P*rl in Latin, whither Python?
sholden at holdenweb.com
Mon Nov 13 14:50:34 CET 2000
Alex Martelli wrote:
> "Suchandra Thapa" <ssthapa at harper.uchicago.edu> wrote in message
> news:slrn90o5ek.3lu.ssthapa at localhost.localdomain...
> > perligata follow latin's substitution of i, and v for j and u
> > not allowing k since roman's didn't have j, u, w, or k in their alphabet?
> Actually, the emperor Claudius (a scholar, before events propelled
> him to the purple) introduced the letter 'u' (he claimed that using 'v'
> for it, an old convention, had no connection any more with current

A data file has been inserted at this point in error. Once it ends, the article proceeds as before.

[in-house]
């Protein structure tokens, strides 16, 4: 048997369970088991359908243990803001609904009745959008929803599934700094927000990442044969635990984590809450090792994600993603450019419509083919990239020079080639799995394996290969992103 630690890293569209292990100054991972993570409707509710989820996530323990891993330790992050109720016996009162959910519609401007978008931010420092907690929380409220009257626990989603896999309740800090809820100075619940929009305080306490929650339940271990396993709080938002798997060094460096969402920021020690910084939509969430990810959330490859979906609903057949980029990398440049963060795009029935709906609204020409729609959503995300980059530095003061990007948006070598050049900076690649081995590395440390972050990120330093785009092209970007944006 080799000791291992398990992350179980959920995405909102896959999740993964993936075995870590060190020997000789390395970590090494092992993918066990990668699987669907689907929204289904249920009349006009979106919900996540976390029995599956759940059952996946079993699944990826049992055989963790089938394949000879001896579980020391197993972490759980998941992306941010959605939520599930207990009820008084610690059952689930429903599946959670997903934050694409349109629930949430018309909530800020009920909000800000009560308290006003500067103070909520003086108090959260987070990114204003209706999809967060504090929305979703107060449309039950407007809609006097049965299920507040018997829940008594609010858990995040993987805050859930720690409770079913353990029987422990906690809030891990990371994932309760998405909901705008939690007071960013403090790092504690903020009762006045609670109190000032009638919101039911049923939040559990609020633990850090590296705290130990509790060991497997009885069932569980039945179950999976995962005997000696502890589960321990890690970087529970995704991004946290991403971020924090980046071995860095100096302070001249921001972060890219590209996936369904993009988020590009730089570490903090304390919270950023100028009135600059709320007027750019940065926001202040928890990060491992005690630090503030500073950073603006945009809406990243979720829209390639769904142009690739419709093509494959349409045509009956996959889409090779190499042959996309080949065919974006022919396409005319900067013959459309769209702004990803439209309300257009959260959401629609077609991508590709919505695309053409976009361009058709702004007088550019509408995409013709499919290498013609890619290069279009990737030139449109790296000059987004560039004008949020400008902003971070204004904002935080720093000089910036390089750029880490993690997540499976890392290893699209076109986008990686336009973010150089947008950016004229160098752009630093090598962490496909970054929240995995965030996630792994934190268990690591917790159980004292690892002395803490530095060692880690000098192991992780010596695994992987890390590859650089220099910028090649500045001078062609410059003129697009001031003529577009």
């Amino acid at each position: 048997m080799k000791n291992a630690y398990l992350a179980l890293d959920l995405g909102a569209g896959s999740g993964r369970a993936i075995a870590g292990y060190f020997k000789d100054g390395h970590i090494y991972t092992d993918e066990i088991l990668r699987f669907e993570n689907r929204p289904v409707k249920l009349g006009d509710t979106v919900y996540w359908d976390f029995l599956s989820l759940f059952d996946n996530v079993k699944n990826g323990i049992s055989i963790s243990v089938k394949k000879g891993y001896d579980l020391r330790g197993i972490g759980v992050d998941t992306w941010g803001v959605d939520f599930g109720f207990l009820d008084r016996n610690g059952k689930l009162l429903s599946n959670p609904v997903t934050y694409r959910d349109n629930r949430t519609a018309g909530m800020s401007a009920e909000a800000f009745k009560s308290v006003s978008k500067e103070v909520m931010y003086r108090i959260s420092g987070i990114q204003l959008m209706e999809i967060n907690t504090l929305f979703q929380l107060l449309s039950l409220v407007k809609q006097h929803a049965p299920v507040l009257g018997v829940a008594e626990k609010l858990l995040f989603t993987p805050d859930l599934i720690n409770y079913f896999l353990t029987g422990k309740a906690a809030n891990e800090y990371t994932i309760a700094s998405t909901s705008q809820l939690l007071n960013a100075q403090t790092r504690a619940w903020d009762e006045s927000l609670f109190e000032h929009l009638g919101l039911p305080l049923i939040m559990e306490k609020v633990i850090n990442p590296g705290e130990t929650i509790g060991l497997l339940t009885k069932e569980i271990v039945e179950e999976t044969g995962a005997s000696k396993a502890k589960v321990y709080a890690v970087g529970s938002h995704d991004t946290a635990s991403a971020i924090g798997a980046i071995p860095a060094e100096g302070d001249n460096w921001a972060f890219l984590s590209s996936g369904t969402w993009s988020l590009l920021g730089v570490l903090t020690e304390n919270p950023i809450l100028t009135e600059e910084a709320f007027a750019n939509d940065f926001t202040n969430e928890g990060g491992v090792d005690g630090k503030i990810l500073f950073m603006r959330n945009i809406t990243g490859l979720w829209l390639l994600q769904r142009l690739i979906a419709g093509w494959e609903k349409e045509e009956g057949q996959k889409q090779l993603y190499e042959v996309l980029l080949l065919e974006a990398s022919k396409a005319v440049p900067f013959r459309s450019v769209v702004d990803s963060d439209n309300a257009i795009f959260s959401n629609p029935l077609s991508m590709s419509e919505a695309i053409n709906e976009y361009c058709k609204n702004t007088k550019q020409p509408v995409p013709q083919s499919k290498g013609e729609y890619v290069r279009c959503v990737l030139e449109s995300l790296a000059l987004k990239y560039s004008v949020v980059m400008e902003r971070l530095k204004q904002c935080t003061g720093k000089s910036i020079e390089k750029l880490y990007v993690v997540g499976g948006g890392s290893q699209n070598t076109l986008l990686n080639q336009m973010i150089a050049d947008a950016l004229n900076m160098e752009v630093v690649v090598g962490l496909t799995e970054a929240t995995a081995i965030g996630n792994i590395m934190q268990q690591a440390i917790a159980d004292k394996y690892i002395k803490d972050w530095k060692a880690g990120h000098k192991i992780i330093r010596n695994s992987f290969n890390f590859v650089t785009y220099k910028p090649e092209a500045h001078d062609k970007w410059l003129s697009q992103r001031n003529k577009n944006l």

> pronunciation of the two sounds; spelling/pronunciation
> correspondence was quite important to Latin scholars), though it
> took a while to be fully accepted.
Somewhat ironic that the paperback version of Graves' wonderful
historical novel uses the banner
for the front-cover title. He would have been turning in his grave.
> > whether verbs are properly conjugated or nouns declined (verbs have ~60-70
> > forms, the one used depends on the subject, the tense, whether the verb is
> Read the paper -- it simplifies this (and various irregularities) a lot,
> while keeping the basic idea that words' inflections, not word order,
> are the key of the syntax. (Existing programming languages can be
> taken as similarly-drastic simplifications of word-order-based syntax).
I could hardly believe my eyes when I read the paper: someone asked me
why I was laughing uncontrollably. I still can't decide whether it's in
Perl's favor or agin it that this sort of drastic change can be installed
simply by use'ing a module.
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